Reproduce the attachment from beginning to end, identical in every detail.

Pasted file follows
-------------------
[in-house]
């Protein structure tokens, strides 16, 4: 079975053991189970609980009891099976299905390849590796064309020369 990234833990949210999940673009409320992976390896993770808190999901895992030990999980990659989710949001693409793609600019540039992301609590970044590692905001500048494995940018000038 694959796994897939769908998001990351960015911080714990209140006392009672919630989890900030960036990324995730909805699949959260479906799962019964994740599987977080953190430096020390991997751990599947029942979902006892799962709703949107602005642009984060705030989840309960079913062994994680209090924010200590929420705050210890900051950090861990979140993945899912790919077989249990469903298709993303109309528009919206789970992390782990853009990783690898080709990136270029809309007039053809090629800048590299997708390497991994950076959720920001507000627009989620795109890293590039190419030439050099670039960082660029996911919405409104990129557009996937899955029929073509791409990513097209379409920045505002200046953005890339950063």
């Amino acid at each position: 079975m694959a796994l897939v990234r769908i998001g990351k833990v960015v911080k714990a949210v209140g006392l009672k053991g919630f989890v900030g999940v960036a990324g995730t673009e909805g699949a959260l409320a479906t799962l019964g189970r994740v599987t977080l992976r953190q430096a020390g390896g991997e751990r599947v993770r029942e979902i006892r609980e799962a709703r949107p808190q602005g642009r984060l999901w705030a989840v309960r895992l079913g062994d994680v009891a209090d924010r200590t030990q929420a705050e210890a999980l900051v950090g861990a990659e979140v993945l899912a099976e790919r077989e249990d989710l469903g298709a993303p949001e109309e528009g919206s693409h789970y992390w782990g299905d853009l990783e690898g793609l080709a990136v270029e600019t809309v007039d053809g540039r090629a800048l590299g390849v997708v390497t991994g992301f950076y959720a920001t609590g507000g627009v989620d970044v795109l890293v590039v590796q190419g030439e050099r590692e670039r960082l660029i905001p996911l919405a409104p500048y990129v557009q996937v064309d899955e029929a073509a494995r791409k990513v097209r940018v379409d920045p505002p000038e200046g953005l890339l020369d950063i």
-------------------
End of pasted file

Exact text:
[in-house]
């Protein structure tokens, strides 16, 4: 079975053991189970609980009891099976299905390849590796064309020369 990234833990949210999940673009409320992976390896993770808190999901895992030990999980990659989710949001693409793609600019540039992301609590970044590692905001500048494995940018000038 694959796994897939769908998001990351960015911080714990209140006392009672919630989890900030960036990324995730909805699949959260479906799962019964994740599987977080953190430096020390991997751990599947029942979902006892799962709703949107602005642009984060705030989840309960079913062994994680209090924010200590929420705050210890900051950090861990979140993945899912790919077989249990469903298709993303109309528009919206789970992390782990853009990783690898080709990136270029809309007039053809090629800048590299997708390497991994950076959720920001507000627009989620795109890293590039190419030439050099670039960082660029996911919405409104990129557009996937899955029929073509791409990513097209379409920045505002200046953005890339950063």
């Amino acid at each position: 079975m694959a796994l897939v990234r769908i998001g990351k833990v960015v911080k714990a949210v209140g006392l009672k053991g919630f989890v900030g999940v960036a990324g995730t673009e909805g699949a959260l409320a479906t799962l019964g189970r994740v599987t977080l992976r953190q430096a020390g390896g991997e751990r599947v993770r029942e979902i006892r609980e799962a709703r949107p808190q602005g642009r984060l999901w705030a989840v309960r895992l079913g062994d994680v009891a209090d924010r200590t030990q929420a705050e210890a999980l900051v950090g861990a990659e979140v993945l899912a099976e790919r077989e249990d989710l469903g298709a993303p949001e109309e528009g919206s693409h789970y992390w782990g299905d853009l990783e690898g793609l080709a990136v270029e600019t809309v007039d053809g540039r090629a800048l590299g390849v997708v390497t991994g992301f950076y959720a920001t609590g507000g627009v989620d970044v795109l890293v590039v590796q190419g030439e050099r590692e670039r960082l660029i905001p996911l919405a409104p500048y990129v557009q996937v064309d899955e029929a073509a494995r791409k990513v097209r940018v379409d920045p505002p000038e200046g953005l890339l020369d950063i």